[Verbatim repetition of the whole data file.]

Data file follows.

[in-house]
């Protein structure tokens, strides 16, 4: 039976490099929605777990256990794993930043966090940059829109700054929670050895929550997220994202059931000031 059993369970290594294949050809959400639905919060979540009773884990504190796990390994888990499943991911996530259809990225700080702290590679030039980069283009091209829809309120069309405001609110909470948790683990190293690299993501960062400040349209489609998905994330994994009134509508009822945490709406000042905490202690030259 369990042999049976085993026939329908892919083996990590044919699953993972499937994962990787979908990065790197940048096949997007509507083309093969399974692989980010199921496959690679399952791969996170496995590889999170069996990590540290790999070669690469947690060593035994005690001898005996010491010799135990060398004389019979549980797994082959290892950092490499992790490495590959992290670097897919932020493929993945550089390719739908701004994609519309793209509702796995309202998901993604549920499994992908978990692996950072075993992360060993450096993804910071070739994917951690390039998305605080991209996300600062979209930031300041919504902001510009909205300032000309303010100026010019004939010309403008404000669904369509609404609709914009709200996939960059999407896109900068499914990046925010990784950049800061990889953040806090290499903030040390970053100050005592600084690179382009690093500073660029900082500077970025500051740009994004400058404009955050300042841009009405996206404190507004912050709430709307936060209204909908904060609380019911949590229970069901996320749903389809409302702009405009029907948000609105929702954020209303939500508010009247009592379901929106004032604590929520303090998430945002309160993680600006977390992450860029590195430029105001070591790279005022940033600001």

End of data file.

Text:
[in-house]
């Protein structure tokens, strides 16, 4: 039976490099929605777990256990794993930043966090940059829109700054929670050895929550997220994202059931000031 059993369970290594294949050809959400639905919060979540009773884990504190796990390994888990499943991911996530259809990225700080702290590679030039980069283009091209829809309120069309405001609110909470948790683990190293690299993501960062400040349209489609998905994330994994009134509508009822945490709406000042905490202690030259 369990042999049976085993026939329908892919083996990590044919699953993972499937994962990787979908990065790197940048096949997007509507083309093969399974692989980010199921496959690679399952791969996170496995590889999170069996990590540290790999070669690469947690060593035994005690001898005996010491010799135990060398004389019979549980797994082959290892950092490499992790490495590959992290670097897919932020493929993945550089390719739908701004994609519309793209509702796995309202998901993604549920499994992908978990692996950072075993992360060993450096993804910071070739994917951690390039998305605080991209996300600062979209930031300041919504902001510009909205300032000309303010100026010019004939010309403008404000669904369509609404609709914009709200996939960059999407896109900068499914990046925010990784950049800061990889953040806090290499903030040390970053100050005592600084690179382009690093500073660029900082500077970025500051740009994004400058404009955050300042841009009405996206404190507004912050709430709307936060209204909908904060609380019911949590229970069901996320749903389809409302702009405009029907948000609105929702954020209303939500508010009247009592379901929106004032604590929520303090998430945002309160993680600006977390992450860029590195430029105001070591790279005022940033600001």